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With US support, Panama anticipates being removed from the FATF's "grey list" later this year

The US is reportedly supporting Panama in its efforts to remove itself from the FATF watchlist as early as later this year.

The small Central American nation has a reputation for shady business practices and money laundering, especially in light of the Panama Papers revelations.

The nation now asserts that it is prepared to be removed from the FATF "grey list," claiming that it has improved its financial system in response to the Panama Papers incident.

One of the final tasks left unfinished by FATF, according to President Laurentino Cortizo, was the creation of a beneficial registry of corporate ownership.

The president declared, "We are expecting to leave FATF [’s grey list] soon, we are expecting it this year. We have made an enormous effort. I have been personally following the team working on the issue."

If enough progress was achieved on adding firms to the registry of beneficial ownership, a senior US embassy official told the newspaper that there was a "really good possibility" that Panama would be removed from the FATF's grey list before the year was up.

The embassy official stated that information from the registry also needs to be given to law authorities for potential charges.

Panama has been under considerable pressure to conclude its unfinished business since it missed a 2021 deadline to comply with FATF rules.

The organization warned Panama to "swiftly complete its action plan by June 2023" in its most recent inspection or face increased due diligence on transactions.

To combat money laundering, financing of terrorism, and other comparable risks to the integrity of the global financial system, the FATF was established in 1989. Nations like Syria, Albania, Nigeria, and the Cayman Islands are on its grey list.

The "Panama Papers" investigation, which was spearheaded by the German newspaper Suddeutsche Zeitung and involved a massive document leak from the Panama-based law firm Mossack Fonseca, made headlines in 2016.

The inquiry revealed the operations of 214,000 offshore firms, some of which protected millions of dollars' worth of secret assets belonged to politicians and world leaders.

Former cattle rancher Cortizo explained how Panama being added to the FATF grey list in 2019 was his "welcome present as president-elect."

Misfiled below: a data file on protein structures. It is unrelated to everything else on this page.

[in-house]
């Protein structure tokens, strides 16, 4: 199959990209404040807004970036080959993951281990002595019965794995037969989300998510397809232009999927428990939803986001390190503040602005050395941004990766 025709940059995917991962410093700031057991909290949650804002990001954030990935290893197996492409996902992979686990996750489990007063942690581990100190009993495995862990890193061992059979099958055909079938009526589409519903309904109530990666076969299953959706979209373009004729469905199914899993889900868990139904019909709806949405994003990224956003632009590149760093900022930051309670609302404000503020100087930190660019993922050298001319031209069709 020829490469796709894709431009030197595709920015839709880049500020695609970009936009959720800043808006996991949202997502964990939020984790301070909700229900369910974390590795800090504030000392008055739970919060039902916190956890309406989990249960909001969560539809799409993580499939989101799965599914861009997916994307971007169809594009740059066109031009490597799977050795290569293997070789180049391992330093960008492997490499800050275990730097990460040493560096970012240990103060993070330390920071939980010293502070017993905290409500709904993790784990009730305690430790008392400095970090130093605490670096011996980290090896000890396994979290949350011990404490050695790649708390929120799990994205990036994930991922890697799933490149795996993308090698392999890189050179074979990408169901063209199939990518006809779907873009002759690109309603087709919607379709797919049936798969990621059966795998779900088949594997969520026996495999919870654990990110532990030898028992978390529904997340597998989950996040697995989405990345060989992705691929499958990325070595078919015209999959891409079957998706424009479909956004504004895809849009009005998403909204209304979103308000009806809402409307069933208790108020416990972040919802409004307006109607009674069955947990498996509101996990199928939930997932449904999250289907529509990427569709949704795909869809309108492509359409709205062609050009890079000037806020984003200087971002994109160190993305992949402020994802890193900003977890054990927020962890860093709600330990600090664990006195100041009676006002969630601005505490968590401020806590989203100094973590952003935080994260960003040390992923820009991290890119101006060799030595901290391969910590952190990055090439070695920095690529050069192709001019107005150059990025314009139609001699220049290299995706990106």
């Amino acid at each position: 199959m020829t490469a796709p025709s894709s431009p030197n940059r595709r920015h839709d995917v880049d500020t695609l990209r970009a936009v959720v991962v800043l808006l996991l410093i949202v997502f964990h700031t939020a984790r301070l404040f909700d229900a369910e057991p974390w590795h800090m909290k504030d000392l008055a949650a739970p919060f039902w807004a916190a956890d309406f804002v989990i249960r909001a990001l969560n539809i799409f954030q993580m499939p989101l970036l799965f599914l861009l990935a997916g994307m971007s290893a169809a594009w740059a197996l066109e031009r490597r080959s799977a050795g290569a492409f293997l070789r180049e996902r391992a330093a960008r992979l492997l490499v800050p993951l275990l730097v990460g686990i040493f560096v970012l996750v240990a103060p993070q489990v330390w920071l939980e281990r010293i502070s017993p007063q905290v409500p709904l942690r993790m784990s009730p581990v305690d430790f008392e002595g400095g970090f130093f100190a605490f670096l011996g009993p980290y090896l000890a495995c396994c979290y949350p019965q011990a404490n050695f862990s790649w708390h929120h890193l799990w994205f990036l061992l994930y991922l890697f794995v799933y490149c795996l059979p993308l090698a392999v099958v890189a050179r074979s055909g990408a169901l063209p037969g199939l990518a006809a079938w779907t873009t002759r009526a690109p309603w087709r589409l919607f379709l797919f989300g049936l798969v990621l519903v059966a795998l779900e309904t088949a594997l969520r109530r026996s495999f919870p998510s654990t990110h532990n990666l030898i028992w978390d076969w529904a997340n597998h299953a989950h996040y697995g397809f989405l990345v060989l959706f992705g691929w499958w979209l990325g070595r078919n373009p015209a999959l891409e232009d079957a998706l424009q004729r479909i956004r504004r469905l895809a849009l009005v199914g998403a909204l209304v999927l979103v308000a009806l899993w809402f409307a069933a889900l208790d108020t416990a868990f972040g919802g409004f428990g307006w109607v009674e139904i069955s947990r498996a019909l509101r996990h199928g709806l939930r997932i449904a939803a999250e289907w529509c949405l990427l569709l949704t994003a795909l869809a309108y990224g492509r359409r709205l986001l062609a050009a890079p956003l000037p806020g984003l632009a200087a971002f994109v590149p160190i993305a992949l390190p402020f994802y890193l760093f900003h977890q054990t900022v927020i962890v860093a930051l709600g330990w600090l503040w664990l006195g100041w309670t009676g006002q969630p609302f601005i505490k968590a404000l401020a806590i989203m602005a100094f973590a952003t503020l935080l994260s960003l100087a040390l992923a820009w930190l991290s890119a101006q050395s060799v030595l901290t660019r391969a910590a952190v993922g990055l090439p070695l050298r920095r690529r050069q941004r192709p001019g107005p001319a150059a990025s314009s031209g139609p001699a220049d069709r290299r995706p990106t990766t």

Since it barely had 0.27 percent of the world's offshore corporations, he said, his nation had been unfairly treated.

The president remarked that some US jurisdictions, like Delaware, were tax havens, adding, "You have to ask where the other 99 per cent of the offshore companies are located. It’s important that they also deal with the problem of their tax havens."

Cortizo emphasized that "we are open, and I want to put this in capital letters, underlined and in bold, open to good investment" in order to shed Panama's reputation as a shelter for dodgy money. As "a country of opportunities which respects law and order," he wants to market Panama.

International companies have flocked to Panama in recent years to set up regional offices, appearing to have gotten the message thanks to a stable, business-friendly investment climate and superb air and sea connections. One of Latin America's best performers has been the economy. According to the IMF, it expanded by 10% last year and is predicted to grow by another 5% this year.

The possibility of former president Ricardo Martinelli standing for office again casts yet another shadow over the nation.

Although the US State Department labeled him for "significant corruption" and barred him from entering, he is currently leading in several early surveys in Panama. Additionally, he is a defendant in two distinct corruption lawsuits. His sons were found guilty of laundering $28 million in bribes and received three years in prison in the US.

When asked about the possibility of Martinelli taking over again, Cortizo responded, "It’s a decision for the people . . . that’s the weight of democracy."

"I love the tours of community work which I do in rural Panama . . . 624 activities, twice the number of the last three administrations . . . I can’t stand for re-election but I hope that style of government continues."



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